Sanguine was used widely before the development of conté or modern drawing crayons, which are made from ground pigments mixed with oil emulsion binders; and it allows for a degree of subtlety and control beyond what those convenience chalks offer, provided you’re prepared to deal with it as a “raw” drawing material.

KM Scott Moore has posted a wonderful short tutorial on titled Renaissance Style Drawing (Sanguine) — A Tutorial (images above), that goes through the basics of sanguine, from purchase to use, with a series of clear photographs. He shows starting a drawing with rough chunks of the material simply hand held; then, looking almost like tiny flint arrowheads, the chipped pieces of sanguine are set into a holder commonly used for uncased chalks and conté and used for detail work and hatching.

I was aware that sanguine, like the more processed chalks, can be smeared and stomped to create smooth tones; what I didn’t know until reading Moore’s article is that the sanguine dust, because it doesn’t have the oily binders found in the processed crayons, can be mixed with water to form a kind of “ink”, and washed on with a brush or even a pen.

Moore purchased his sanguine from Kremer Pigments in NY, now part of Sinopia. Here is their catalog listing for sanguine “lumps”.

The Cennini Catalog from Studio Products offers “reconstituted” sanguine, a powdered form mixed with Gum Tragacanth (a non-oily binder) to make extruded chalks that handle much like the original, but are less expensive.

Rob Howard, founder of Studio Products, has posted this beautiful sanguine drawing, a copy of a drawing by Hyacinthe Rigaud (more info here).

For many other sanguine drawings, see most old master drawings described as “red chalk” prior to the 1600’s.

The word “sanguine” comes from old French and Latin words meaning bloody or blood colored. The association of reddish faces with a courageous or hopeful disposition in European cultures, as well as it’s part in medieval explanations of physiology involving sanguine “humors“, led to the common use of the word to mean cheerful or optimistic.

Which leaves us with a nice double meaning for “sanguine drawing”.

[Link via Danny’s Art Notes]

[Addendum: Apparently, Moore has abandoned the blog that originally supplied the images that accompanied the tutorial and is not actively blogging these days. I don’t know of a replacement or copy of the tutorial mentioned in the post. -Charley (As of June 2010)]


Andy Paiko

Andy Paiko - The Glass Chair
Andy Paiko is a glass artist who creates glass sculpture as well as sculptural vesselware and traditional vesselware.

I suppose “gothic” might be a term applied to his fascinating constructions of ornately crafted glass that often incorporate the skulls of small animals, spine-like constructions and other natural elements in ways that are slightly creepy but also fascinating in a pre-20th Century bizarre-object-in-a-bell-jar kind of way.

Paiko does, in fact, create bell jars, among his other nouveau arcana, such as an absinthe fountain and the “Lube Rack“, meant to “enhance one’s friction-free environment” with art glass “spice jars” full of everything from motor oil to lard to burbon.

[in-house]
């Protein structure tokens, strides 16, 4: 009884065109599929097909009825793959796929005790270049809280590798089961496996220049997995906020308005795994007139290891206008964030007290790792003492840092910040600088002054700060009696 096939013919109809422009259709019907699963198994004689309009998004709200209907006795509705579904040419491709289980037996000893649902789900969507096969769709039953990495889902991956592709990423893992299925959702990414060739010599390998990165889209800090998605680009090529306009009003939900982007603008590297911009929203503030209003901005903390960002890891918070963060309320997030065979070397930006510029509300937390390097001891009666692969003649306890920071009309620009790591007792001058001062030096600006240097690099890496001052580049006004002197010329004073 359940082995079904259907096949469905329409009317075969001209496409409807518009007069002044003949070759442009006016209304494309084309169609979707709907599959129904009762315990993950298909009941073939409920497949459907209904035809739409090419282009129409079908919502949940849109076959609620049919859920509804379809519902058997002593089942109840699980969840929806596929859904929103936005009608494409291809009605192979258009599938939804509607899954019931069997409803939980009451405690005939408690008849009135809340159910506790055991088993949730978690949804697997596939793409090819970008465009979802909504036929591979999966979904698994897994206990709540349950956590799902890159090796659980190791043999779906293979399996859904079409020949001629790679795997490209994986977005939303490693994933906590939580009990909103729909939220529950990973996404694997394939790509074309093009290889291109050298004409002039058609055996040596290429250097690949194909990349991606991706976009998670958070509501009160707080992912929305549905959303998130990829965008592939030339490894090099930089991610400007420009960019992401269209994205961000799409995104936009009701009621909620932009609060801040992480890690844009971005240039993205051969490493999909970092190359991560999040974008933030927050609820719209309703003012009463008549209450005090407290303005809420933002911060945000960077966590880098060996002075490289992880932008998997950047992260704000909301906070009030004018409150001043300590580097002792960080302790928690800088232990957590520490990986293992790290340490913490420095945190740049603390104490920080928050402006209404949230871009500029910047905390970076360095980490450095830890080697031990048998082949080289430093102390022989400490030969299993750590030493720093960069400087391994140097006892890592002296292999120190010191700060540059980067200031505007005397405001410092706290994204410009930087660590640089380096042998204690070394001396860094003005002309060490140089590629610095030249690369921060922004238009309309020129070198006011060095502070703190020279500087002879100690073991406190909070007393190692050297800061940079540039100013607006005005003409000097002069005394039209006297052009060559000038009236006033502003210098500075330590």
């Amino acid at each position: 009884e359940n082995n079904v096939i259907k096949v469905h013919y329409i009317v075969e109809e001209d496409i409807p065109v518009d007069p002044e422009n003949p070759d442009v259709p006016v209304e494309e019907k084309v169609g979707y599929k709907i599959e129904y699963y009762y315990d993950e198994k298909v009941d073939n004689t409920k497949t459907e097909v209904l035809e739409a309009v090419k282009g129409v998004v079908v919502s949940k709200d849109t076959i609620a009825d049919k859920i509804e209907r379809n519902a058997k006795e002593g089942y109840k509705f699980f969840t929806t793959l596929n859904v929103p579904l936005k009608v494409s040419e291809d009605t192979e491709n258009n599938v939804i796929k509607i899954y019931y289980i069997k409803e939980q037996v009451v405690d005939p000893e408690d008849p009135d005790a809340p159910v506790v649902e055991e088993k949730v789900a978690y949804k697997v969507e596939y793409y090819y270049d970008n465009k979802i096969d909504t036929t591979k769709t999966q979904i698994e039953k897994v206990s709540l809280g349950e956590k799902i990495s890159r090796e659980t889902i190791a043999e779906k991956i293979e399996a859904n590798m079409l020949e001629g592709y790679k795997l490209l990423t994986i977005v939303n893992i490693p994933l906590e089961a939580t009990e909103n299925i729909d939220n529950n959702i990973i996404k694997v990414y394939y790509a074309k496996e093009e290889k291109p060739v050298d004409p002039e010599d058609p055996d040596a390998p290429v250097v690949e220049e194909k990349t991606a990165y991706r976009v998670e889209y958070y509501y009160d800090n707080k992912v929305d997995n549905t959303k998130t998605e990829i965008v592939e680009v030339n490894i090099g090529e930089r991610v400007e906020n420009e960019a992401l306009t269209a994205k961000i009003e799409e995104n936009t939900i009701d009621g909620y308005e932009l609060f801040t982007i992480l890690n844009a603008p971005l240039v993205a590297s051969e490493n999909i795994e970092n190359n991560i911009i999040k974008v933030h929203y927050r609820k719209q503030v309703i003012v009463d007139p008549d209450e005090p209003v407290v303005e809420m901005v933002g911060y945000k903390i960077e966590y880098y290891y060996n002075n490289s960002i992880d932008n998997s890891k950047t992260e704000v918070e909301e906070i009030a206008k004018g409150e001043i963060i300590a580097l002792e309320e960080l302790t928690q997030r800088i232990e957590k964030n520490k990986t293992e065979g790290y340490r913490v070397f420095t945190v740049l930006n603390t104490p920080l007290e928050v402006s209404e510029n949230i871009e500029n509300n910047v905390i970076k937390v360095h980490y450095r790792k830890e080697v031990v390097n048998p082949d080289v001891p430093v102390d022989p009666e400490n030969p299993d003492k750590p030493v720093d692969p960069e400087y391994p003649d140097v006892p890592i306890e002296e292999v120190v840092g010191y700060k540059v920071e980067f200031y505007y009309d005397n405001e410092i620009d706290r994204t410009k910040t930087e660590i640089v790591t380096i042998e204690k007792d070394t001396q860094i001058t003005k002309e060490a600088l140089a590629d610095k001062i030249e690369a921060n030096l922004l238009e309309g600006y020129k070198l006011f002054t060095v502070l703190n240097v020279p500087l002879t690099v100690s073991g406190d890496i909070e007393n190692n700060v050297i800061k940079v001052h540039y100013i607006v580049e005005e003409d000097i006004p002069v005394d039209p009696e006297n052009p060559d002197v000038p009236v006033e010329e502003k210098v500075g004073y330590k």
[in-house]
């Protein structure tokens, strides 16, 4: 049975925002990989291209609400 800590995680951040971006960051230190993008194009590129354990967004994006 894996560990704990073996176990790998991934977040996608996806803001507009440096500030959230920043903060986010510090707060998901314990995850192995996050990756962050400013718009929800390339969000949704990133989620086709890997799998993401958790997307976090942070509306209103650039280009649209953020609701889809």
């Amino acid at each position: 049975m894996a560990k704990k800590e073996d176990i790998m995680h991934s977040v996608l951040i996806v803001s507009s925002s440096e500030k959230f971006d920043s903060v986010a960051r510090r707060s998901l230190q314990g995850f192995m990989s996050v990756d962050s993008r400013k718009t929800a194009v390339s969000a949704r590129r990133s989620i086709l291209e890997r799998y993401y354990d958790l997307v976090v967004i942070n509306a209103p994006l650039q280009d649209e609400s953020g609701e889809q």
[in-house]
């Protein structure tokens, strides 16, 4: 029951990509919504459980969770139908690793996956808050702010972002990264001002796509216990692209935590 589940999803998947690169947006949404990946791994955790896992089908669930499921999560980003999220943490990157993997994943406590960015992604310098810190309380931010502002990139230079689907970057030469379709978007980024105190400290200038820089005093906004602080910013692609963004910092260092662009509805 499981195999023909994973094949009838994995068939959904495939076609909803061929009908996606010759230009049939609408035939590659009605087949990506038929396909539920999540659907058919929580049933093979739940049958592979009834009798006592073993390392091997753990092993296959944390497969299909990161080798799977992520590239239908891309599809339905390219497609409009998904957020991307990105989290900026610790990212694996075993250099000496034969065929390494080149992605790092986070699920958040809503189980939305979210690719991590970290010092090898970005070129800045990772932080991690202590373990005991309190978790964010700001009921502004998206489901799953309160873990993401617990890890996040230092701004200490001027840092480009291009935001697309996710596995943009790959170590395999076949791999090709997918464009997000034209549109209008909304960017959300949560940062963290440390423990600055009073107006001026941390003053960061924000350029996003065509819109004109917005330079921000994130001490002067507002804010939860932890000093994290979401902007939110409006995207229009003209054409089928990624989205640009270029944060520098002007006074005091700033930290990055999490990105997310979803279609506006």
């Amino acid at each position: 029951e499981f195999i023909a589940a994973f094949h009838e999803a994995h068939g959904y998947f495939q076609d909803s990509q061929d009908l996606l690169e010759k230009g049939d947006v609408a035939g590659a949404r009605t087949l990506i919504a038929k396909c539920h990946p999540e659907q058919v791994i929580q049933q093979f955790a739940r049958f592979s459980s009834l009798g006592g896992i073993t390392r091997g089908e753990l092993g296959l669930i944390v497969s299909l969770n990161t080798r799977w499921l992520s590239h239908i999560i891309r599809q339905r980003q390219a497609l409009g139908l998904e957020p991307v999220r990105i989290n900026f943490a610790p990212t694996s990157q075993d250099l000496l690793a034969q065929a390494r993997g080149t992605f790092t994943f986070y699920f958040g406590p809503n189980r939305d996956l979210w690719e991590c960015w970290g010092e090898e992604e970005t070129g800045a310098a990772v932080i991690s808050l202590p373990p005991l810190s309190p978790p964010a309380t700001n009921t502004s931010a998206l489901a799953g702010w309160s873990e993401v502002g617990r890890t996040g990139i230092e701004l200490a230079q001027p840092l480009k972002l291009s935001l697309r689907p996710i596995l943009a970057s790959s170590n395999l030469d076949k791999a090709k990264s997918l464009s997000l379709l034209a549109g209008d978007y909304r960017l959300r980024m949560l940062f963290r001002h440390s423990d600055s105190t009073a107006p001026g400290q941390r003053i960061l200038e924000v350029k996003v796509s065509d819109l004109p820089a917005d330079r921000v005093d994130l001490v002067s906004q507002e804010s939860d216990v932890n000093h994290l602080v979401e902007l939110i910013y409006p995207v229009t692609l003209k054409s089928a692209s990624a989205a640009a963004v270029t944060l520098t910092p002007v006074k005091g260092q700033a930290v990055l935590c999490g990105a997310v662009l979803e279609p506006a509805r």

His glass sculptures are usually constructions that are a sculptural variation on some object that would normally not be composed of glass, like a seismograph, a hammer and nails, a balance, a picture frame, or a spinning wheel; and occasionally are odd takes on objects that are normally made of glass, like a five foot long syringe or his hourglass filled with black sand.

When viewing Paiko’s online galleries be sure to be aware of the options near the top, either text links of small squares, that allow you to click through multiple views of the object, or multiple objects in a series.

The piece shown here, simply titled “The Glass Chair“, is a collaboration with Douglas Little and is owned by Conde Nast Publications, which, inexplicably, didn’t use it in the final spread of the “Gothic Splendor” article in House and Garden for which it was photographed. The piece is chair-size, about 50″ (126cm) tall, and is composed of about 250 separate parts, including a piece of octopus coral, a murex spiny trumpet shell, the skeleton of a rat and the skulls of a rhesus monkey and a mountain lion. Just the thing for that empty alcove in the hall.

[Link and suggestion courtesy of Leah Palmer Preiss (see also my post on Leah Palmer Preiss)]


100 Photoshop Tutorials

100 Photoshop Tutorials
100 Photoshop Tutorials, subtitled “for creating beautiful art”, is a set of digital art how-to articles from numerous artists, collected and accessed through a large page of thumbnail images.

Somewhat confusingly, though the majority of them seem to be for 2-D digital painting, the site on which they are hosted is called “3D Total“. The site devotes space to both 3-D and 2-D digital art, however.

Hovering your mouse over the large thumbnail images on the 100 tutorial page produces a “tool tip” style floating box with some information about the tutorial by it’s creator. Unfortunately, this feature is a bit buggy in Safari, and the pop-up boxes often appear below the current screen when scrolling through the page. Browsing isn’t difficult, though, as the tutorial pages are fast loading, and you can get a good idea of the subject of each tutorial from the nature of the image.

Many are of digital painting techniques are for figures, environments, landscapes, and characters, and would be of particular interest to digital painters and concept artists.

The style and approach of the artists included offers a nice variety, and digital artists of differing interests are likely to find material relevant to their own preferences.

Most of the tutorials deal with the techniques involved in the creation of a specific image, and range from three to six pages in length. A good number of them seem to be from 2d Artist, the PDF-based online magazine devoted to digital art techniques.

[Link via Digg]